SANTEE — County, state and federal emergency services officials are calling on faith-based and nonprofit organizations to step up to the plate to help those in the area still struggling with flood recovery.

“We feel like a lot of the cases now are falling back on the churches in the community,” Orangeburg County Emergency Services Director Billy Staley said Friday morning. Staley spoke during a long-term recovery workshop at the Santee Conference Center.

“We don’t want the churches bearing the burden,” he said.

Staley said the historic October flooding dropped significant rainfall on the region, leaving in its wake major damage to properties. Some parts of the county saw nearly 20 inches of rain between Oct. 1 and Oct. 6.

The Holly Hill area recorded about 20 inches while the Orangeburg Airport received about 11 inches. St. Matthews got about 13 inches, and Bamberg received about 8-1/2 inches.

While the Federal Emergency Management Agency and the Small Business Administration helped provide some relief to T&D Region residents, there are still some severe unmet needs, Staley said.

He said about 67 percent of residents who applied for FEMA assistance in Orangeburg County were denied help.

“That sounds high, but in a lot of areas, it is not. Out of those, there was a high percentage of people who had deferred maintenance and what FEMA would classify as insufficient damage,” Stanley said. “This means my roof has been leaking for a long period of time and I never fixed it, and now I have 20 inches of rain and there is a mess.”

Case management statistics indicate there are at least 80 cases in Orangeburg County where severe flood needs exist, he noted.

“We know that everyone who is not in that 80 is going somewhere,” Staley said. “We think there are an isolated number of people who still have a need who are reporting it to their churches.”

He said shortly after the flooding, FEMA estimated potentially 6,000 people were impacted.

Staley said Friday’s workshop was intended to inform churches about the current long-term recovery committee in place in the region and to encourage them to join the Long-term Recovery Committee.

Approximately 20 people, representing federal, state and local government agencies, attended. Churches participating were Orangeburg Lutheran Church, Cornerstone Community Church, New Life Temple Church of God in Christ and the South Carolina Baptist Convention.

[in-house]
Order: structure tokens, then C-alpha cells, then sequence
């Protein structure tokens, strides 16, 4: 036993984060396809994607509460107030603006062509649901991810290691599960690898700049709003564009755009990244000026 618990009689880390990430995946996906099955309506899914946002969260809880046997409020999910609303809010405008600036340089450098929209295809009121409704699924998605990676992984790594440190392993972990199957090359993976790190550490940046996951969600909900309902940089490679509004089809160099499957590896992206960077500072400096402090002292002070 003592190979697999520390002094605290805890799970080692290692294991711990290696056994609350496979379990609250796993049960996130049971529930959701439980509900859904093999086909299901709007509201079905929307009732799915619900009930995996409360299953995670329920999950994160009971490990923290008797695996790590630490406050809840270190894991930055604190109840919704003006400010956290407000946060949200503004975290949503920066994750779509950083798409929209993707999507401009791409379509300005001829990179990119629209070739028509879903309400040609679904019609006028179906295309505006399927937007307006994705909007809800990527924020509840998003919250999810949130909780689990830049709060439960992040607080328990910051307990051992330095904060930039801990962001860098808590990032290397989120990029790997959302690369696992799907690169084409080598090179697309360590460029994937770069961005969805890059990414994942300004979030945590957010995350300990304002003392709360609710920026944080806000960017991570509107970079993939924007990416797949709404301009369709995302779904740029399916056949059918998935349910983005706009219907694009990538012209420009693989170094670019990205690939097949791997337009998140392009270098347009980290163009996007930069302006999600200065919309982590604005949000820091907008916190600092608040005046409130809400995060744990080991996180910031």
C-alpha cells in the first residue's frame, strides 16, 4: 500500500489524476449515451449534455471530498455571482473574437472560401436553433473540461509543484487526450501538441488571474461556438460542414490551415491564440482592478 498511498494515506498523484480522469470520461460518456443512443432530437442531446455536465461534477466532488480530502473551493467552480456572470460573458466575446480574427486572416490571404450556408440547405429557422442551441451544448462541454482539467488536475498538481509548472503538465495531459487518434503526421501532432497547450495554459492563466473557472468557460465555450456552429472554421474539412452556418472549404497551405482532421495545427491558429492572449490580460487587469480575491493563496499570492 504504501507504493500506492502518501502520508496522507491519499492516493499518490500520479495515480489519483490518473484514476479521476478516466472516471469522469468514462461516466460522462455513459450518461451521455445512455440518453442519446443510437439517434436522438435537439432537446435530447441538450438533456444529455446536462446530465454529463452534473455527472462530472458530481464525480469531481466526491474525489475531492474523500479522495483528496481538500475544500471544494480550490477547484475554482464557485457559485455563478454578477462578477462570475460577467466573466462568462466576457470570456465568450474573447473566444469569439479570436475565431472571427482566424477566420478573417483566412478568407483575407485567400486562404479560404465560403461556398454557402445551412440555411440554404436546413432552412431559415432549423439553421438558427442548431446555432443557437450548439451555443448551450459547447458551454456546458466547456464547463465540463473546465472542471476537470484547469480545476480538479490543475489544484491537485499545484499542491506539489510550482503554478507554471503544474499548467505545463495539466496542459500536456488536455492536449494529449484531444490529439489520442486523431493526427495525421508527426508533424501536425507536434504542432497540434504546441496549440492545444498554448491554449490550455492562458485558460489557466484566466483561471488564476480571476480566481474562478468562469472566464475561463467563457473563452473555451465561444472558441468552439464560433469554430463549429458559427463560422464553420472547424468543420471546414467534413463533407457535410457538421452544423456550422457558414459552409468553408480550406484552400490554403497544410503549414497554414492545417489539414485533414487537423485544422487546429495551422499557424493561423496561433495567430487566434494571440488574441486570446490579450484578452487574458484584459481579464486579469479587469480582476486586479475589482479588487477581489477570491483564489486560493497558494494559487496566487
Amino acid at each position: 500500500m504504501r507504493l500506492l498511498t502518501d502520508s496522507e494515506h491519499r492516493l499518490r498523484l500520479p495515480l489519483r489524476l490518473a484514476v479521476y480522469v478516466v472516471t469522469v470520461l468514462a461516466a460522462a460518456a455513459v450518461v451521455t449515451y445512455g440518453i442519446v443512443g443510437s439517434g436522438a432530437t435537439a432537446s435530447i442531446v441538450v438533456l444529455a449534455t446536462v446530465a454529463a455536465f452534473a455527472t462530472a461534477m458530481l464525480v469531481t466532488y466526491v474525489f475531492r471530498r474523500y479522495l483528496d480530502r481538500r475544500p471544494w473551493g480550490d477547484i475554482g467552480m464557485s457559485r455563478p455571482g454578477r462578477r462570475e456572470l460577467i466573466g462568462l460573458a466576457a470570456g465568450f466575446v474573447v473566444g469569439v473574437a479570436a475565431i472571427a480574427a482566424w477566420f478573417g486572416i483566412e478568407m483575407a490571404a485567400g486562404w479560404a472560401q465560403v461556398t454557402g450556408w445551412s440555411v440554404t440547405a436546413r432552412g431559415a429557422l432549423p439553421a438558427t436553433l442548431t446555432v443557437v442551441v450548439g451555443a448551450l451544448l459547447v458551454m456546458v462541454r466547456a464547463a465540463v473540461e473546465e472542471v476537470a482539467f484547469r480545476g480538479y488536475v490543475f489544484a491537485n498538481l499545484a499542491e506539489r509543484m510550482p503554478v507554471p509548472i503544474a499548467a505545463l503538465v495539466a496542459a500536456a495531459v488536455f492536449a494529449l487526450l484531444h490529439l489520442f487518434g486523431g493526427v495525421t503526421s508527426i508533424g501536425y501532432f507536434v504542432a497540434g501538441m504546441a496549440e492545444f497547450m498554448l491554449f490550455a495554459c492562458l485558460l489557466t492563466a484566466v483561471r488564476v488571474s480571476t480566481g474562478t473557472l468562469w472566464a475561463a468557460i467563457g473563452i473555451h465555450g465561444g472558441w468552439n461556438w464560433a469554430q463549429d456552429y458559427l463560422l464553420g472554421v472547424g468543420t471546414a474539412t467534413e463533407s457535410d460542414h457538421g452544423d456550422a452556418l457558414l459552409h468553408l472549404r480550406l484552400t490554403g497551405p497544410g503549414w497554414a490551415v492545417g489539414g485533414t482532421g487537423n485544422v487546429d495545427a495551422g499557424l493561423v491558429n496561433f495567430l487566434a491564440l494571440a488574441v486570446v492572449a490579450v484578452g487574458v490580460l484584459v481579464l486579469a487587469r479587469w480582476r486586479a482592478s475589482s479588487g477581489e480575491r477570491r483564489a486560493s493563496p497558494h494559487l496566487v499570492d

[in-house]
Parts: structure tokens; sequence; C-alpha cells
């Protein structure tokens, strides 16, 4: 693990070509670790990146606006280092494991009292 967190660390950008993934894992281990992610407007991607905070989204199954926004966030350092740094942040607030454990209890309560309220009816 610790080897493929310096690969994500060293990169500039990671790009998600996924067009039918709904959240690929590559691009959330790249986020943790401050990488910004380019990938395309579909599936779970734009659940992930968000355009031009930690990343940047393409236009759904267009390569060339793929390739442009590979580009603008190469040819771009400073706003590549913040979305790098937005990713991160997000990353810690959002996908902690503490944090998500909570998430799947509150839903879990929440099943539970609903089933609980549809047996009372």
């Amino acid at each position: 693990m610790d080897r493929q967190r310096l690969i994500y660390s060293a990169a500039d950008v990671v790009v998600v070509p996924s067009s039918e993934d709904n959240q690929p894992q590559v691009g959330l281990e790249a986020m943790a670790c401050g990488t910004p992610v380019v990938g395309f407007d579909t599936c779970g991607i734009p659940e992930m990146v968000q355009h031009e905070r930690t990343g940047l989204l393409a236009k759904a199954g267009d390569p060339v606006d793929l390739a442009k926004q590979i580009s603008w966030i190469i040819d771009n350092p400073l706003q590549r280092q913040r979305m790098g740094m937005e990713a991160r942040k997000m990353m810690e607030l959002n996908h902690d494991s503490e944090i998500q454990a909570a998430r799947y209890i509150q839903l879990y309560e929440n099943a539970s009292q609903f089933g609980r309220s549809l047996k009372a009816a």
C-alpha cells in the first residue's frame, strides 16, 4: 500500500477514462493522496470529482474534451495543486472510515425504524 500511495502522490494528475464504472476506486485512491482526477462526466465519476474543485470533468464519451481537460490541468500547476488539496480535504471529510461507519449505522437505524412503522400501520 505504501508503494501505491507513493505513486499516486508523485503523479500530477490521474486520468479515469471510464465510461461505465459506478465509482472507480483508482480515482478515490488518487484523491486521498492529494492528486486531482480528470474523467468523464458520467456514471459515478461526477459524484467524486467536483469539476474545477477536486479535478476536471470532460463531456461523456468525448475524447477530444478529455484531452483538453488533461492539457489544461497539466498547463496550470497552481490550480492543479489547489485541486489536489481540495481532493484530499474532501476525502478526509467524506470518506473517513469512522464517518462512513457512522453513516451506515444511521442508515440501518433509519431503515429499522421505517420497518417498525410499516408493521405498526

The LTR was formed in December through the partnership of the South Carolina Voluntary Organizations Active in Disaster, the South Carolina Emergency Management Agency and the Federal Emergency Management Agency.

Currently, groups such as the Salvation Army, Samaritan House and the Edisto Chapter of the American Red Cross are part of the committee but more members are needed.

Staley said being involved in the LTR enables churches to leverage resources, coordinate home repair/rebuild efforts and collaborate on case management in an effort to reduce duplication of services.

“The system is here, and we need to track these cases,” he said.

Being a part of the LTR also enables churches to have access to the One SC Flood Relief Fund, Stanley noted.

Gov. Nikki Haley set up the fund after the October flooding so corporations, foundations and individuals can donate to the flood relief efforts.

The purpose of the fund, which can be accessed at yourfoundation.org, is to help bridge the funding gap in order to rebuild the state and help citizens resume their lives.

If a need is identified, a church can apply to the fund for financial assistance, Staley said.

Louis Carrow, FEMA Voluntary Agency liaison, said there are currently 26 volunteer agencies helping with flood recovery in the state and training is available for people who do not have the skill sets but would like to help.

“This is not something that is going to be done in a month or two,” Carrow said. “It is going to be ongoing. The more people we can get into this thing, the stronger the community is and the quicker the community can come back.”

A meeting with the faith-based and business communities is scheduled for Wednesday, March 16 at the Santee Conference Center.

The event is free and open to nonprofit groups, churches and businesses.

Bishop Dr. Richard Copeland of Orangeburg’s New Life Temple Church of God in Christ said a handful of people have come to the church seeking assistance for flood damage over the past few months.

“I want to find out how I can help and see if I can provide assistance to people in need,” Copeland said.

Ken Westbury, chairman of Calhoun County Cares Board, said his county was not hit as hard by the flooding as its neighbors in Richland and Orangeburg counties. But, his organization is there to help, he said.

“Certainly if people come to our doors, we don’t know what their needs are,” Westbury said. “We don’t do repair projects, but we guide people to those types of people.”

Those who are still struggling with severe flood recovery needs are asked to call 211 or an organization such as a church or the Red Cross for assistance.

For more information about the long-term recovery efforts, area churches and organizations are asked to contact Pastor Kary Poinsette at kareypoinsette@aol.com; Mike Patterson, South Carolina Voluntary Organizations Active in Disaster chairperson, at mike.patterson@usa.salvationarmy.org or Joane Miller, South Carolina State Voluntary Agency liason, at jmiller@emd.sc.gov.

Contact the writer: gzaleski@timesanddemocrat.com or 803-533-5551. Follow on Twitter @ZaleskiTD.

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Business Reporter

Gene Zaleski is a reporter/staff writer with The Times and Democrat.

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